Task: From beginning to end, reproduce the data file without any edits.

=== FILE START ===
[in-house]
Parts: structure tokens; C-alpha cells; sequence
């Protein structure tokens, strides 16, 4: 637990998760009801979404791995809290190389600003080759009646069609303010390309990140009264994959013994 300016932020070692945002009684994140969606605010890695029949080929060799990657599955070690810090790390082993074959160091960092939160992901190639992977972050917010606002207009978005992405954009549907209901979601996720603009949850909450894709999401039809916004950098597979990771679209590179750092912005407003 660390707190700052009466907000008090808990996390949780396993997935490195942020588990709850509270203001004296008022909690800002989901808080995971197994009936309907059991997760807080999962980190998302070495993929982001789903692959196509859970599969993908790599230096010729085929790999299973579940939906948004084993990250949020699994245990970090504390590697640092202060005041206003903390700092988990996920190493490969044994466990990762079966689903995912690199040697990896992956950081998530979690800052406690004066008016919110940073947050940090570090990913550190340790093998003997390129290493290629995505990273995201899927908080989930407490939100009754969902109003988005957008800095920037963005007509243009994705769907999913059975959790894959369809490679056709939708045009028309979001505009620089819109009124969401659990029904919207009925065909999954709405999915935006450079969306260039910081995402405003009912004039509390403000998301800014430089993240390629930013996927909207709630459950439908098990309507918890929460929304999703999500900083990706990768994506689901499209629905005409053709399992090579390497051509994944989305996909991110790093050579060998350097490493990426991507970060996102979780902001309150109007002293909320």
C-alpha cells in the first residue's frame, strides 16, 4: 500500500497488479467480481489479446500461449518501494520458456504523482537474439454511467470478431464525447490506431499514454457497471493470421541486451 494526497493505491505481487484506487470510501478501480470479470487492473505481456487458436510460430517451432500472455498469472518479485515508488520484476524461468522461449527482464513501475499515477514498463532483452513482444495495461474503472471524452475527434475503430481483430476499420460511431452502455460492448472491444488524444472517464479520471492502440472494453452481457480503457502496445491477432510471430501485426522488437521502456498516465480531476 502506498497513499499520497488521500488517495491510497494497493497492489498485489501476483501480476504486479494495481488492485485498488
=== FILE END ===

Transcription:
[in-house]
Parts: structure tokens; C-alpha cells; sequence
């Protein structure tokens, strides 16, 4: 637990998760009801979404791995809290190389600003080759009646069609303010390309990140009264994959013994 300016932020070692945002009684994140969606605010890695029949080929060799990657599955070690810090790390082993074959160091960092939160992901190639992977972050917010606002207009978005992405954009549907209901979601996720603009949850909450894709999401039809916004950098597979990771679209590179750092912005407003 660390707190700052009466907000008090808990996390949780396993997935490195942020588990709850509270203001004296008022909690800002989901808080995971197994009936309907059991997760807080999962980190998302070495993929982001789903692959196509859970599969993908790599230096010729085929790999299973579940939906948004084993990250949020699994245990970090504390590697640092202060005041206003903390700092988990996920190493490969044994466990990762079966689903995912690199040697990896992956950081998530979690800052406690004066008016919110940073947050940090570090990913550190340790093998003997390129290493290629995505990273995201899927908080989930407490939100009754969902109003988005957008800095920037963005007509243009994705769907999913059975959790894959369809490679056709939708045009028309979001505009620089819109009124969401659990029904919207009925065909999954709405999915935006450079969306260039910081995402405003009912004039509390403000998301800014430089993240390629930013996927909207709630459950439908098990309507918890929460929304999703999500900083990706990768994506689901499209629905005409053709399992090579390497051509994944989305996909991110790093050579060998350097490493990426991507970060996102979780902001309150109007002293909320």
C-alpha cells in the first residue's frame, strides 16, 4: 500500500497488479467480481489479446500461449518501494520458456504523482537474439454511467470478431464525447490506431499514454457497471493470421541486451 494526497493505491505481487484506487470510501478501480470479470487492473505481456487458436510460430517451432500472455498469472518479485515508488520484476524461468522461449527482464513501475499515477514498463532483452513482444495495461474503472471524452475527434475503430481483430476499420460511431452502455460492448472491444488524444472517464479520471492502440472494453452481457480503457502496445491477432510471430501485426522488437521502456498516465480531476 502506498497513499499520497488521500488517495491510497494497493497492489498485489501476483501480476504486479494495481488492485485498488